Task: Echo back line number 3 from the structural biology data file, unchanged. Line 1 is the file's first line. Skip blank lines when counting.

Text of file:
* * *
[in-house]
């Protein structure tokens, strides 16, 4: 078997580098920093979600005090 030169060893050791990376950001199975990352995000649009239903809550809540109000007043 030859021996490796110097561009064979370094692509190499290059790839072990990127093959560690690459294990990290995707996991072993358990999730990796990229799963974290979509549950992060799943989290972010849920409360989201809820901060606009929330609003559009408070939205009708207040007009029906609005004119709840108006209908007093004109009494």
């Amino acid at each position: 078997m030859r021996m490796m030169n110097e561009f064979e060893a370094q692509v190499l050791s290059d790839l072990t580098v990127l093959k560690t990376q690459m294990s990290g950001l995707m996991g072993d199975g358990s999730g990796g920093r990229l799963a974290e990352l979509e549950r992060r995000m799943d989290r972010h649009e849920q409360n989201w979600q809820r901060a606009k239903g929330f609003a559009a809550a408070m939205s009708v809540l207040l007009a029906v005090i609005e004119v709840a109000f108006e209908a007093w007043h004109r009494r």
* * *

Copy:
């Amino acid at each position: 078997m030859r021996m490796m030169n110097e561009f064979e060893a370094q692509v190499l050791s290059d790839l072990t580098v990127l093959k560690t990376q690459m294990s990290g950001l995707m996991g072993d199975g358990s999730g990796g920093r990229l799963a974290e990352l979509e549950r992060r995000m799943d989290r972010h649009e849920q409360n989201w979600q809820r901060a606009k239903g929330f609003a559009a809550a408070m939205s009708v809540l207040l007009a029906v005090i609005e004119v709840a109000f108006e209908a007093w007043h004109r009494r």